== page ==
• Just to clarify, what is the overlap $⟨\text{going right}|\text{going left}⟩$? If those two are orthogonal then there is never any interference anywhere to begin with. – Emilio Pisanty Sep 26 '16 at 6:48
• @EmilioPisanty Hey Emilio, the overlap is indeed zero, but I don't see where the $|\text{going left} \rangle$ state appears at all in the question. – knzhou Sep 26 '16 at 16:10
• – Bruce Greetham Oct 22 '16 at 15:25

It's a very good question, since indeed if the original Stern-Gerlach machine had a well-defined momentum, then you are right that there could be no coherence upon rejoining the beams! The rule of thumb for decoherence: a superposition is destroyed/decohered when information has leaked out. In this setting that would mean that if by measuring, say, the momentum of the Stern-Gerlach machine you could figure out whether the spin had curved upwards or downwards, then the quantum superposition between up and down would have been destroyed.

Let's be more exact, as it then will become clear why in practice we can preserve the quantum coherence in this kind of set-up.

Let us for simplicity suppose that the first Stern-Gerlach machine simply imparts a momentum $\pm k$ to the spin, with the sign depending on the spins orientation. By momentum conservation, the Stern-Gerlach machine gets the opposite momentum, i.e. (using that $\hat x$ generates translation in momentum space) $$\left( |\uparrow \rangle + |\downarrow \rangle \right) \otimes |SG_1\rangle \to \left( e^{- i k \hat x} |\uparrow \rangle \otimes e^{ i k \hat x} |SG_1\rangle \right) + \left( e^{i k \hat x} |\downarrow \rangle \otimes e^{- i k \hat x} |SG_1\rangle \right)$$ Let us now attach the second (upside-down) Stern-Gerlach machine, with the final state $$\to \left( |\uparrow \rangle \otimes e^{ i k \hat x} |SG_1\rangle \otimes e^{-i k \hat x} |SG_2\rangle \right) + \left( |\downarrow \rangle \otimes e^{- i k \hat x} |SG_1\rangle \otimes e^{ i k \hat x} |SG_2\rangle \right)$$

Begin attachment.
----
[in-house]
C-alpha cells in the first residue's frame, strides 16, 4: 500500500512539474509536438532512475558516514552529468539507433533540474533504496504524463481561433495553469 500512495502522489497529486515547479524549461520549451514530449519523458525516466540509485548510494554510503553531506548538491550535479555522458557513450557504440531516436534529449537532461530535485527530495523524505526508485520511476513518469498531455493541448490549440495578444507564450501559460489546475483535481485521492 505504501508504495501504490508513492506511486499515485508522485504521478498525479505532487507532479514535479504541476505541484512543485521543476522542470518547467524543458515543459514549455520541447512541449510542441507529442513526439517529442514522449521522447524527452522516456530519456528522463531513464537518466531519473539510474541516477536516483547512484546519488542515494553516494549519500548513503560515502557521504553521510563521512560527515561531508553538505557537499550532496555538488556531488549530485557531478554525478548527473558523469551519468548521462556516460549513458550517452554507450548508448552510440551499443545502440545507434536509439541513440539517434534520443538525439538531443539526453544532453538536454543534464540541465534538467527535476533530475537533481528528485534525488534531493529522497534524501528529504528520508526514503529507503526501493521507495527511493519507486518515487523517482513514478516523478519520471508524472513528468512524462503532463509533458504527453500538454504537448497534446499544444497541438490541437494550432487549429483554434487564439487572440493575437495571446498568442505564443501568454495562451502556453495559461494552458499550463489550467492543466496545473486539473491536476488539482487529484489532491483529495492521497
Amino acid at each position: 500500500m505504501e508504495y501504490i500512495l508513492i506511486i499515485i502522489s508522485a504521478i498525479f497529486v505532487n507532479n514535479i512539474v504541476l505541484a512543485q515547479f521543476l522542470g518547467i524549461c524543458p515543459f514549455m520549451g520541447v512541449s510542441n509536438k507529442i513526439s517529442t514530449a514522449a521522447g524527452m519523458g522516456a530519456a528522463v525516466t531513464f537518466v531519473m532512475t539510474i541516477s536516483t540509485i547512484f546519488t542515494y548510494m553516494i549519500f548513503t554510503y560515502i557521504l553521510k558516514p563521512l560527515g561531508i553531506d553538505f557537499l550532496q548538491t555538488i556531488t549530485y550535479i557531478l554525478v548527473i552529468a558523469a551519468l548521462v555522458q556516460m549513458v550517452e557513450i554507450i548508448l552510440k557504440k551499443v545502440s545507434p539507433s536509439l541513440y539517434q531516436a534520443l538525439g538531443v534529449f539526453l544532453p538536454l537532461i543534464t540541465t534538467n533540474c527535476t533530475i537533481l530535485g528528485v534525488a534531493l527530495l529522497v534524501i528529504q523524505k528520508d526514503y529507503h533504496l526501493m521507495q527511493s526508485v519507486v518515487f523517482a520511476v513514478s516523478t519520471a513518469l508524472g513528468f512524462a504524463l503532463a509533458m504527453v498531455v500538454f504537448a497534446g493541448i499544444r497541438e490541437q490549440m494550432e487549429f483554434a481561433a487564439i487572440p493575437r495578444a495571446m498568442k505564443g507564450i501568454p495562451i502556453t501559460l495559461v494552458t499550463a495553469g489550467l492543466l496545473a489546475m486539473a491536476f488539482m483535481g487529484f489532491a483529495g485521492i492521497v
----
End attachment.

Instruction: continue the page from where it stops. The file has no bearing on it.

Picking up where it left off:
For a clearer presentation, let me now drop the second SG machine (afterwards you can substitute it back in since nothing really changes). So we now ask the question: does the final state $\boxed{ \left( |\uparrow \rangle \otimes e^{ i k \hat x} |SG_1\rangle \right) + \left( |\downarrow \rangle \otimes e^{- i k \hat x} |SG_1\rangle \right) }$ still have quantum coherence between the up and down spins?